How a Depressed Transcendentalist Became a Curious Transhumanist

This post is part of a series of personal narratives written by members of the Mormon Transhumanist Association. Each tells their story of how they became a Transhumanist. Guest: Joni Newman.

I’m probably not the most obvious person to be interested in the transhumanist movement. For starters, I’m an English teacher. I spend my time reading and annotating Jane Austen and helping my students understand the brilliance of Harper Lee. I grade nearly interminable piles of essays. When I get home, I cross stitch to wind down, and throw fuzzy balls at my cat while I watch Jimmy Fallon or something from the BBC. I own three copies of the first Harry Potter book. The closest I get to scientific exploration most days is an episode of Doctor Who and the occasional National Geographic article.

So my path towards interest in transhumanism really started with another famous group - the transcendentalists. I grew up with a fascination of transcendentalism that began with the Alcotts and worked its way towards Emerson. There was something so wonderfully beautiful about the prospect of humanity willing itself into a better existence. The utopian vision of people living and working together to rise above the natural man appealed to me.

Of course, further study on the transcendentalists led to a bit of discouragement. The group was full of good ideas but the application of those ideals was generally flawed and, ultimately, a failure. I still believed that their ideas were beautiful, but how does anyone make them work?

It was my study of the humanities that led me to see how desperately we need the sciences as part of progress toward being like God. The Doctrine and Covenants teaches that the Lord tells us in our minds and in our hearts what is true - thus suggesting that things will make sense to us both emotionally and logically. We are also taught that God’s house is a house of order - is that not the essential goal of any science? To find the order and logic and construction of the universe?

I grew to believe that miracles are only miracles until we understand the laws of the universe that govern them. What it is that allows the Savior to calm the storm, walk on water, and heal the sick is not magic - there are laws of science - of the priesthood - that allow such things to happen. I grew to believe that the universe was created through intense understanding of the laws that govern creation. Although I am an amateur scientist at best, I was drawn to the ideas of transhumanism - especially after I realized how deeply my life had been blessed by God through scientific development.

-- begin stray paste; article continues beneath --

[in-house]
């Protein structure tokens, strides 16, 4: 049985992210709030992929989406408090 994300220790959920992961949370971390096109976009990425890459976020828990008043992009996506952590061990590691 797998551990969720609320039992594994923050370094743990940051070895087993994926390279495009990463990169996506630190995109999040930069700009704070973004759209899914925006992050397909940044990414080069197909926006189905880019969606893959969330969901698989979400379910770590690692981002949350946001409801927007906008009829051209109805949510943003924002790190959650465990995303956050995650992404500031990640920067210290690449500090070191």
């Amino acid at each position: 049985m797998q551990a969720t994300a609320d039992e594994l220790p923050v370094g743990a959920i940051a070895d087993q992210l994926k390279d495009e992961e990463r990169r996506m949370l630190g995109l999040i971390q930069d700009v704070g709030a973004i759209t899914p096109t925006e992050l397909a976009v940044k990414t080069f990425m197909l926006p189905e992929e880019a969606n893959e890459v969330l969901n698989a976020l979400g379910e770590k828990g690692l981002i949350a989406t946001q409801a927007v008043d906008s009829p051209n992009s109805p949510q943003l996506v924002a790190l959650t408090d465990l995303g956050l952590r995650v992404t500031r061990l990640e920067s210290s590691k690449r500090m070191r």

I’ve always been a believer that God expects humans to do the best that they can to improve their quality of life, but I have never believed that more fully until I needed to apply those principles to my own life. For about four years after college graduation I was incredibly depressed. It started out slowly, but increased to incomprehensible levels that left me, a relatively logical and practical person by nature, in tears more than once a week and feeling utterly debilitated and in a horrible state of despair. For all of those four years I prayed and studied my scriptures and begged for help from heaven. My family has a history of clinical depression, and a history of suicide in part because of poor management of that depression, and I did not want to go down that road. I didn’t want to turn my emotions over to medicine.

Things changed when my younger brother and his wife had their first baby. It had been hard enough watching a younger sibling get married while I have been perpetually single; it was even harder to watch him become a father. What should have been a joyous event for me was instead an occasion for resentment. I knew something needed to change. In prayer I felt as though God were telling me that it was time to talk to a doctor, so I went, and I got help. It was as miraculous an event to me as the healing of the blind man on the streets of Jerusalem. Where once everything had seemed dark and hopeless, things that I loved suddenly seemed marvelous again. I was a better teacher and co-worker. I had been afraid that getting medical help would turn me into someone else. Instead, it helped remind me of who I was and helped me to have more time in my life for the things I loved, rather than spending so much of my time trying to stay emotionally stable.

When I discovered transhumanism, thanks to the Facebook comments of some friends and by following the General Conference twitter feeds, the ideas of humans making their lives better and being directed by God through scientific principles just made sense. My life has benefitted from scientific discoveries in so many ways - how can I but believe that these are gifts from God? And if science, as we have it, has blessed my life - how can I not believe that further scientific discovery can draw me closer to becoming like God and promoting a world where others can as well? To me - transhumanism just makes sense.